Note that even though the aggregate foreign demand for the country’s export may be inelastic, still each domestic firm is atomistically small and faces a perfectly elastic demand.

11

6

Globalization and Boom-Bust Investment Cycles: Endogenous Export Demand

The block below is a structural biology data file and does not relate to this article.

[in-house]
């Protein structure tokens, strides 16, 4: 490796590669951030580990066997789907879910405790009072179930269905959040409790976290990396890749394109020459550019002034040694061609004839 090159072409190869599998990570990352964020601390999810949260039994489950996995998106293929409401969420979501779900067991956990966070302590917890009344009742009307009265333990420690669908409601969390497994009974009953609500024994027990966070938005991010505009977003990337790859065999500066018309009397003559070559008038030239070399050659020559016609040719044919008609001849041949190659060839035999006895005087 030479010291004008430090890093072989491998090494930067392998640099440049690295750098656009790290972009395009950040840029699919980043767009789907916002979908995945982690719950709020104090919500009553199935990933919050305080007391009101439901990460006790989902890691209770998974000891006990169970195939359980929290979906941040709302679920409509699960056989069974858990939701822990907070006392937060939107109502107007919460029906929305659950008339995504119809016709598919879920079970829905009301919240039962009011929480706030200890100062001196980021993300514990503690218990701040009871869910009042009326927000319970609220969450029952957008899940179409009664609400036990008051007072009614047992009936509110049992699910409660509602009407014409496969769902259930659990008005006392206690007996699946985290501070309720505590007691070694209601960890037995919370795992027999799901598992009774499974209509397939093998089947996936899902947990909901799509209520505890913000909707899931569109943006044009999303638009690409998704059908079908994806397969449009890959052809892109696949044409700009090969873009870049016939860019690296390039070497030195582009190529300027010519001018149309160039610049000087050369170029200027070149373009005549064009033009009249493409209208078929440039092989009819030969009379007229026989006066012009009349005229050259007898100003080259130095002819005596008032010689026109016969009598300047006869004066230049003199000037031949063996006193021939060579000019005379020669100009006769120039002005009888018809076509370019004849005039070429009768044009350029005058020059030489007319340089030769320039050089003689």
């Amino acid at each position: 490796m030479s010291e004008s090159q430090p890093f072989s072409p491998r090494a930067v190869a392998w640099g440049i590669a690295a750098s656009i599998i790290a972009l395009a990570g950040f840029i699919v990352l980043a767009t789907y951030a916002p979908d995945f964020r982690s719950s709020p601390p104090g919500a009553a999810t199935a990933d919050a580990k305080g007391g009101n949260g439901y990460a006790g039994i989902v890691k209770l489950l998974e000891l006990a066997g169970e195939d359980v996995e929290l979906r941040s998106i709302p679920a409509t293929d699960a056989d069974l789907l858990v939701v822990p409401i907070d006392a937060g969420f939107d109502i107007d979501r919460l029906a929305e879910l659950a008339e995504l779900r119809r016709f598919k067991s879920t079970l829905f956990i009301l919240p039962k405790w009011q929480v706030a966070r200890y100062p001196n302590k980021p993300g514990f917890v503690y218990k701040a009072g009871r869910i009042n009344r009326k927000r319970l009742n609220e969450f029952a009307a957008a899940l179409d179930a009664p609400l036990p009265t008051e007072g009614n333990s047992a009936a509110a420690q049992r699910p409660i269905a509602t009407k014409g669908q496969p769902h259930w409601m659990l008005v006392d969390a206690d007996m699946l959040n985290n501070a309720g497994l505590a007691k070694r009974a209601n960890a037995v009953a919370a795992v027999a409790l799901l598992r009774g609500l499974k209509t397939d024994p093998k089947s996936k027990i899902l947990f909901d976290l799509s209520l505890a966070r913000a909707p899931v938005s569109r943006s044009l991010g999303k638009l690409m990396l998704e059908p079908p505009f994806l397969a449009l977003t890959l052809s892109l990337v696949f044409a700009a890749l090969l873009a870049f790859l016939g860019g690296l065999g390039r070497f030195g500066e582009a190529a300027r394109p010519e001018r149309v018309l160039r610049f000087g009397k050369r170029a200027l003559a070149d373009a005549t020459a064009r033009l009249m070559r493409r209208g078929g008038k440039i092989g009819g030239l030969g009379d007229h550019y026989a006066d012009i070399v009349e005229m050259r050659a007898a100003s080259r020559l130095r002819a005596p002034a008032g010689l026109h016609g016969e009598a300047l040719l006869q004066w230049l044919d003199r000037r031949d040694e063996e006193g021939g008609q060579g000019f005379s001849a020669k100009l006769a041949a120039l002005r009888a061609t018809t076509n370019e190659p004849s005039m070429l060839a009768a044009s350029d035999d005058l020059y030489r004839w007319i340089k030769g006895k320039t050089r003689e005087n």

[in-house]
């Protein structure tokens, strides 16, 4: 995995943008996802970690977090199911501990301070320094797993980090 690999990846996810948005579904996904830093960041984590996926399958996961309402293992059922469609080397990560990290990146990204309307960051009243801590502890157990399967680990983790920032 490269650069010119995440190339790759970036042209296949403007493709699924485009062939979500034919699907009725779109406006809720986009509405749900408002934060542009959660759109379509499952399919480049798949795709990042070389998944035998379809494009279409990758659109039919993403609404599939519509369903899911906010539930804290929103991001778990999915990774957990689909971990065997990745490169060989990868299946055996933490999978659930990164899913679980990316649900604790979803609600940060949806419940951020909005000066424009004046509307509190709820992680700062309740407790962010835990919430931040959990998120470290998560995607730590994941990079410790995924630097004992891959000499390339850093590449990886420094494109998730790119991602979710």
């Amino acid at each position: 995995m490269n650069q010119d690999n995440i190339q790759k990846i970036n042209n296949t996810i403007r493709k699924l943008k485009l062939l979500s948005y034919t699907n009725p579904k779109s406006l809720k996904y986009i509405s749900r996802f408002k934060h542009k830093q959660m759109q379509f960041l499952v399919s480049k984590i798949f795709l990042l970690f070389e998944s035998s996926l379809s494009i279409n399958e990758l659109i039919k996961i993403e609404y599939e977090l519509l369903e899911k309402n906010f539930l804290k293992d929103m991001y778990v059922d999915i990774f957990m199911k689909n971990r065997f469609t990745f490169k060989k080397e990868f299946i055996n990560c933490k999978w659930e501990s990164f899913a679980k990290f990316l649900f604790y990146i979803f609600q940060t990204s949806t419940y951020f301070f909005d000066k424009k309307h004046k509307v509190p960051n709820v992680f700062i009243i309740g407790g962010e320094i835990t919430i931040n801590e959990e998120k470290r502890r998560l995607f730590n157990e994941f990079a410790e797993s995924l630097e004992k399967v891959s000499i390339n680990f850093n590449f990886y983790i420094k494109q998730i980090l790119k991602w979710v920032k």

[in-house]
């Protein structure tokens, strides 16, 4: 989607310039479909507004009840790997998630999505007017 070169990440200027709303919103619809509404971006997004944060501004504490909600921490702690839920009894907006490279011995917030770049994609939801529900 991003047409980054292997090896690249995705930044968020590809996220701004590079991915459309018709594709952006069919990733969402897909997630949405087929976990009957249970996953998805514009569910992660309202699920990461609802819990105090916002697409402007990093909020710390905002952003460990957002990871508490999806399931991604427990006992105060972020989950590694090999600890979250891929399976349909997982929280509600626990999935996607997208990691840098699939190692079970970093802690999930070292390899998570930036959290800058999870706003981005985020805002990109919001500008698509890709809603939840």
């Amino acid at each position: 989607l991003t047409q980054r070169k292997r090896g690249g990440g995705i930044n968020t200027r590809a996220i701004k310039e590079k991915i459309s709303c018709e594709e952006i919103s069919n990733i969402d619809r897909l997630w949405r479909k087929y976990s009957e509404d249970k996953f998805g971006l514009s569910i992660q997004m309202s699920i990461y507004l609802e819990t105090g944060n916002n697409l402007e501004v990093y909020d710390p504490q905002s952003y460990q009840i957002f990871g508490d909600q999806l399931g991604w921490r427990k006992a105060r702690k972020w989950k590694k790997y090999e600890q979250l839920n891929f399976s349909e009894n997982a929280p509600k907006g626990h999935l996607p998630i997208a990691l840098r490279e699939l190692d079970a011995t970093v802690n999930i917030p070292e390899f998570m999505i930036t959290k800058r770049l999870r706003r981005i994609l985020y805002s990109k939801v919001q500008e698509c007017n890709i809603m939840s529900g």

A key mechanism behind the instability (multiplicity) of equilibria brought about by globalization is the small (less than one) elasticity of the exogenously given demand for the country’s export. In this case only a price eﬀect plays a role in generating the instability. Indeed, inelastic demands are not unusual in certain industries.12 In general, however, demand facing exports of small developed countries, though fairly inelastic, its elasticity though is still above one. Nevertheless, the instability associated with globalization is not confined to the “partial-equilibrium” specification of an exogeously given demand for the country’s exports. In such a partial equilibrium setting only a price eﬀect plays a role in generating instability. In this section we extend our analysis to a general-equilibrium, two-country “home” and “foreign country” model in which both income and price eﬀects play a role in shaping the demand for a country’s exports. We continue to assume complete specialization under free-trade. Specifically, suppose that p¯ and p¯∗ are the autarkic relative prices of y (namely, the inverses of the absolute values of the slopes of the linear production possibility frontiers) in the home and foreign country, respectively. Hence, any free-trade equilibrium relative price of y will be between p¯ and p¯∗ . The initial endowments are (x0 , y0 ) and (x∗0 , y0∗ ) in the home and foreign country, respectively. These are in addition to the ownership of the firms in each country by the residents of that country. We now specify a more general technology for the setup cost of investment as follows. 12